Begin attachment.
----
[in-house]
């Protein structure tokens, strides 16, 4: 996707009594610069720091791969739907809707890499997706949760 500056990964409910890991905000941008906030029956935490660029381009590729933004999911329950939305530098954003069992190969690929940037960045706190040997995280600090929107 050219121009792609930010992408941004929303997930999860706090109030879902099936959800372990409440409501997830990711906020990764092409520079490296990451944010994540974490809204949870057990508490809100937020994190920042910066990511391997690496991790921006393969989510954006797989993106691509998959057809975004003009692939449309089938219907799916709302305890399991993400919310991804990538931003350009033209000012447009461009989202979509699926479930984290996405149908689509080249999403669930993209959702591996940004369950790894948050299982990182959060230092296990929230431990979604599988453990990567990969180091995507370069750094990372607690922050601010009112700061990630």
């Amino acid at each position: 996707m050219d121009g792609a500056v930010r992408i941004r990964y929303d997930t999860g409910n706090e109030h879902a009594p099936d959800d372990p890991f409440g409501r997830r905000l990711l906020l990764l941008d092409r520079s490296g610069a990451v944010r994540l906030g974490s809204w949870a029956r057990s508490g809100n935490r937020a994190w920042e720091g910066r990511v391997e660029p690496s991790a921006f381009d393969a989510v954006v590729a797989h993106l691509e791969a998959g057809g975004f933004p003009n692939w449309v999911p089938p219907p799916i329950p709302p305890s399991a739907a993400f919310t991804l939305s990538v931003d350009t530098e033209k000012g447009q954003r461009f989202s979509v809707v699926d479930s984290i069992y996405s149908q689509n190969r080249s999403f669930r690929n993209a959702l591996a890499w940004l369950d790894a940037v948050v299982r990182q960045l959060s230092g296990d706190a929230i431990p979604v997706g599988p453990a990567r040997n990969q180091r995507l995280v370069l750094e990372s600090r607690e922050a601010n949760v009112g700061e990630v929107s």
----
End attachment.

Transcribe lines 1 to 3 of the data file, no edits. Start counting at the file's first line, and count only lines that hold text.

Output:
[in-house]
């Protein structure tokens, strides 16, 4: 996707009594610069720091791969739907809707890499997706949760 500056990964409910890991905000941008906030029956935490660029381009590729933004999911329950939305530098954003069992190969690929940037960045706190040997995280600090929107 050219121009792609930010992408941004929303997930999860706090109030879902099936959800372990409440409501997830990711906020990764092409520079490296990451944010994540974490809204949870057990508490809100937020994190920042910066990511391997690496991790921006393969989510954006797989993106691509998959057809975004003009692939449309089938219907799916709302305890399991993400919310991804990538931003350009033209000012447009461009989202979509699926479930984290996405149908689509080249999403669930993209959702591996940004369950790894948050299982990182959060230092296990929230431990979604599988453990990567990969180091995507370069750094990372607690922050601010009112700061990630």
């Amino acid at each position: 996707m050219d121009g792609a500056v930010r992408i941004r990964y929303d997930t999860g409910n706090e109030h879902a009594p099936d959800d372990p890991f409440g409501r997830r905000l990711l906020l990764l941008d092409r520079s490296g610069a990451v944010r994540l906030g974490s809204w949870a029956r057990s508490g809100n935490r937020a994190w920042e720091g910066r990511v391997e660029p690496s991790a921006f381009d393969a989510v954006v590729a797989h993106l691509e791969a998959g057809g975004f933004p003009n692939w449309v999911p089938p219907p799916i329950p709302p305890s399991a739907a993400f919310t991804l939305s990538v931003d350009t530098e033209k000012g447009q954003r461009f989202s979509v809707v699926d479930s984290i069992y996405s149908q689509n190969r080249s999403f669930r690929n993209a959702l591996a890499w940004l369950d790894a940037v948050v299982r990182q960045l959060s230092g296990d706190a929230i431990p979604v997706g599988p453990a990567r040997n990969q180091r995507l995280v370069l750094e990372s600090r607690e922050a601010n949760v009112g700061e990630v929107s």